Adults must get better at discussing their financial affairs if they ever want to escape money worries, experts have warned, as financial wellbeing tops the list of the nation’s personal priorities.
As Talk Money week gets underway – the annual drive to get Brits to open up about our money worries – a slew of behavioural finance studies has lifted the lid on what’s holding the UK’s population back when it comes to everything from the benefits of financial education to combating money-related sleep deprivation.
With more than one in five UK adults now feeling worse off financially than at any other time since the start of the pandemic, almost 70 per cent of those facing cash flow problems are also struggling with their mental health, data from Yorkshire Building Society found earlier this year, with many hit by depression, insomnia and anxiety.
And yet despite a quarter of the population worrying about their money at least once a week, only half feel comfortable checking their finances as part of a regular routine, Lloyds Bank has warned.
The drive for greater financial wellbeing is greatest among young adults but a lack of know-how and confidence continues to hold them, and older generations, back. That’s despite financial education forming part of the core school curriculum since 2014.
Last month the chancellor revealed plans for a nationwide programme to improve numeracy in schools in a bid to combat the skills gap. But at home, money is still a topic that gets left behind.
As many as four million parents and carers are keeping quiet when it comes to discussing financial affairs, while less than half of families take openly about money. This is causing millions of children to miss out on the early stages of building a positive relationship with their future finances.
And it’s not just the kids that could benefit, data from MoneyHelper, the government-backed money and pensions information service, suggests.
Talking about finances has been shown to help people make more informed and less risky financial decisions, feel less stressed or anxious and more in control, have stronger personal relationships, as well as help their children form good lifetime money habits.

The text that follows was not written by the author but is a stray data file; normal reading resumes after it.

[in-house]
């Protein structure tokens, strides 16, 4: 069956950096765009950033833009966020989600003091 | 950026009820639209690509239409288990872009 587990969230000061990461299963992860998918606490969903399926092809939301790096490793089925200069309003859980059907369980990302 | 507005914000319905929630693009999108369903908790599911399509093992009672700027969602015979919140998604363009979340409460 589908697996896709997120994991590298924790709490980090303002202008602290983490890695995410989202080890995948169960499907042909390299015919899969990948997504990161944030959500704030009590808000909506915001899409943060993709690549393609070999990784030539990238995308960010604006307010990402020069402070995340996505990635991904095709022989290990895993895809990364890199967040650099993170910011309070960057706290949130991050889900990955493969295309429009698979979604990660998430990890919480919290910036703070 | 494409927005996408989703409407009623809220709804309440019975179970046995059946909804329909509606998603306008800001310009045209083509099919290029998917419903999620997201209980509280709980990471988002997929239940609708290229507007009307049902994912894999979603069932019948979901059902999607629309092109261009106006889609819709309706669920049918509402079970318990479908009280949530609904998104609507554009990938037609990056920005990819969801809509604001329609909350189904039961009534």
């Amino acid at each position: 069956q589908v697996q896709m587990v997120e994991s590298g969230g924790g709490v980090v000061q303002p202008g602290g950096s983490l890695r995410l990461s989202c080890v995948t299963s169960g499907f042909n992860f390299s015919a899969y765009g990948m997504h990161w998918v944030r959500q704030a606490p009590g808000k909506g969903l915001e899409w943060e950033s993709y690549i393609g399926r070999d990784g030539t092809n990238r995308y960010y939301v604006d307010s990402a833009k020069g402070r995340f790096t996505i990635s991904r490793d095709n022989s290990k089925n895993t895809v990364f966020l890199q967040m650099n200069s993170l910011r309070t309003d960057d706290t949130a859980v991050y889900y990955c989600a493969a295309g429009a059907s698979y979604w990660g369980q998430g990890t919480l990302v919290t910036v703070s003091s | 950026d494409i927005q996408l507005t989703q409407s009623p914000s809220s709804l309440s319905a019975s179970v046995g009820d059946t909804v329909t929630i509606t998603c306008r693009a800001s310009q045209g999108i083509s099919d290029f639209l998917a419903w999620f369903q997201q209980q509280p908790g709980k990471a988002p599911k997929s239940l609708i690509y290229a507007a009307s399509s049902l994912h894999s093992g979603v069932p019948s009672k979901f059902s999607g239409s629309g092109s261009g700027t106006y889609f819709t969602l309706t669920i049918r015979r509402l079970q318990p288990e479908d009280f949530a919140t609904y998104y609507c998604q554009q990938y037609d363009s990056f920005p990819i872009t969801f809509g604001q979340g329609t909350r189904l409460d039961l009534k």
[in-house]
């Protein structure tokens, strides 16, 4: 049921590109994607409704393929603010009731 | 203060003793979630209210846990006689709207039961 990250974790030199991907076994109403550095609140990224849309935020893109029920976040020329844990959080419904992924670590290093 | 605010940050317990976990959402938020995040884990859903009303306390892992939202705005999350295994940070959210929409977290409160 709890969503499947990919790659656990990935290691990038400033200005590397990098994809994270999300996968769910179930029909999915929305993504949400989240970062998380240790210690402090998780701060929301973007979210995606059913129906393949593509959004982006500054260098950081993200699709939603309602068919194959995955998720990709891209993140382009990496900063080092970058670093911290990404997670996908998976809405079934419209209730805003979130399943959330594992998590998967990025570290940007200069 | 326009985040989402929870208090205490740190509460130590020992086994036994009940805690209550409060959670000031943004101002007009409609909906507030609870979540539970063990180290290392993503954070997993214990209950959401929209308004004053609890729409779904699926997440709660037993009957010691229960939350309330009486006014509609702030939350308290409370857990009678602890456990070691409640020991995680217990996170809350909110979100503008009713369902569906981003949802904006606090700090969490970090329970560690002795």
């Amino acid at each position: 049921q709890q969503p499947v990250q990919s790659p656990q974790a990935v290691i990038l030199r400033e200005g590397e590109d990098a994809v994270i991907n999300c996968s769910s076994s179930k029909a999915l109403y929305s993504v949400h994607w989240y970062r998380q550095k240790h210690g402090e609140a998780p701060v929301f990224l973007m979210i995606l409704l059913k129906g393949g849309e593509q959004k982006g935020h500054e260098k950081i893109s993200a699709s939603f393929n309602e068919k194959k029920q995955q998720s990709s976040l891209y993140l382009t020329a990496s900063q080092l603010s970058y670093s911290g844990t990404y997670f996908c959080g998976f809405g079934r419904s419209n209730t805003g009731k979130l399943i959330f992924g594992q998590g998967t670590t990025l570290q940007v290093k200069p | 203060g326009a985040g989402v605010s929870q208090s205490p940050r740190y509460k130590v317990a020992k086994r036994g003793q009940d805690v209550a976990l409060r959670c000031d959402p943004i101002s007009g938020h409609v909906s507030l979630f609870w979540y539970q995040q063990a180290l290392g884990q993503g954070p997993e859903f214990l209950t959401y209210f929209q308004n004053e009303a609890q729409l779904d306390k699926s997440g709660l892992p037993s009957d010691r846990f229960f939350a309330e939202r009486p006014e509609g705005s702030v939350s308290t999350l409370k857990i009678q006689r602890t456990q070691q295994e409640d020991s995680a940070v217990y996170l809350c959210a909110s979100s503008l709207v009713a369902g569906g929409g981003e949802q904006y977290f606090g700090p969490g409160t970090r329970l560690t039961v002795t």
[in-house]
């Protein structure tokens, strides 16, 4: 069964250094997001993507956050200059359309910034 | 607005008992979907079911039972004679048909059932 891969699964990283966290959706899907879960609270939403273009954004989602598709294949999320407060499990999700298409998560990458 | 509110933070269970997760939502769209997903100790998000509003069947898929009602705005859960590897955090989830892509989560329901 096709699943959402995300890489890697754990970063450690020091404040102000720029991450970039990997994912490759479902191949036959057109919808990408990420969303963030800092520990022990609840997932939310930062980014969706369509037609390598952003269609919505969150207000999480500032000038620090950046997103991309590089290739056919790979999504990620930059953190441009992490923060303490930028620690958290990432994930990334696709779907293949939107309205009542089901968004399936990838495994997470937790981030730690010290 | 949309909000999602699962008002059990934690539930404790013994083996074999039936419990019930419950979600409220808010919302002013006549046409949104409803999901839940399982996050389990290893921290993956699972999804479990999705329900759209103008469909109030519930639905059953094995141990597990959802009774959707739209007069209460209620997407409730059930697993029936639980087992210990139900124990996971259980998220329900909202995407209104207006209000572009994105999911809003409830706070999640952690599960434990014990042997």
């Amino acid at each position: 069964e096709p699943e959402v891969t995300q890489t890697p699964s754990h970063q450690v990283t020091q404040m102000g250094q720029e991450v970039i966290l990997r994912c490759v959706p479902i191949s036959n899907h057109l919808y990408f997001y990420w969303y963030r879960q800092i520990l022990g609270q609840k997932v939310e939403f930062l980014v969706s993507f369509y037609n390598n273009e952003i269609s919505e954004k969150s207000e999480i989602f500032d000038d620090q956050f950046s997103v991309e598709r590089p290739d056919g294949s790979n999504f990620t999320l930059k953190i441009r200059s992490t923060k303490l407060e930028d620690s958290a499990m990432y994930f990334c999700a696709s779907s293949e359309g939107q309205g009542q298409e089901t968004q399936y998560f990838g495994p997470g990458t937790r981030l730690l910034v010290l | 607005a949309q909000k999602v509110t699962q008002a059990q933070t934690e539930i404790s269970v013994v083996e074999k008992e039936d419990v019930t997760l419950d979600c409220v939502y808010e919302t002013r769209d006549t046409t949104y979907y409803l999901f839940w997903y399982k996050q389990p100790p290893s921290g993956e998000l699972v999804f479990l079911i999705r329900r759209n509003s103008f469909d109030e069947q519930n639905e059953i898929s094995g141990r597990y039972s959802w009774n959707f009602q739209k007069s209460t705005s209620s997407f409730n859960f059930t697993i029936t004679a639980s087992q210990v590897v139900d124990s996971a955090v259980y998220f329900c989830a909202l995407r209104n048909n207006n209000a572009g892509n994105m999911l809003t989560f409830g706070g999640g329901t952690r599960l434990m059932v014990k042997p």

The research shows that ultimately, a parent’s own confidence in managing money is key for them to open up about finances with their children. Parents who are very confident managing it themselves are twice as likely to have money conversations with their children than those who aren’t.
Talking openly about money not only will help children build healthy financial habits for later in life, it can also help parents improve their own financial wellbeing. Studies evaluating Talk, Learn, Do, a financial education programme for parents and children, have shown that parents who completed the activity were prompted to take steps to improve their own financial situation. Parents who were over-indebted – meaning they struggled to keep up with payments or felt their debts were a heavy burden before taking part in the programme – saw a 15 per cent decrease in levels of over-indebtedness afterwards, compared with parents who had not taken the course.
Caroline Siarkiewicz, CEO of The Money and Pensions Service, says: “We understand that for many parents, talking about money can sometimes feel like a daunting task amongst all the other things they have to think about every day.
“Some may not know how to start a conversation or feel they are helping their child by shielding them from the sometimes-tricky reality of household finances. But taking some time now to talk money with children can have benefits that last a lifetime.”
How to talk to children about money
Lead by example. There are activities you can do when you’re out and about to help boost your child’s money skills. For example, when you’re food shopping, take your children and make money-related decisions out loud like why you chose the shop brand cereal over the better-known brand, MoneyHelper suggests. And compare prices of items out loud or ask them to tell you the different prices of products.
Show them the whole picture. If you pay by card, rather than cash, don’t forget to show your child that this is part of your money management as well. Show them your current account balance before you use it in a shop. Then show them your balance afterwards so they can see it’s less than before. Do the activity again before and after withdrawing cash or shopping online.
Encourage them to save. It’s good for children to understand from a young age that sometimes you have to save money for things you want. You could start by asking them if there’s something they would like to save for. Help them visualise this by drawing a picture of it or creating a progress chart and help them come with up ideas to save money such as turning off lights or buying fewer things. Then, let them look after the savings in a piggy bank and when they have enough you can enjoy the family treat!
Use game power. Many digital games are based on the player collecting tokens that allow them to progress through levels or to get extra features. Turn household jobs into a similar game, giving them “tokens” they can exchange for rewards.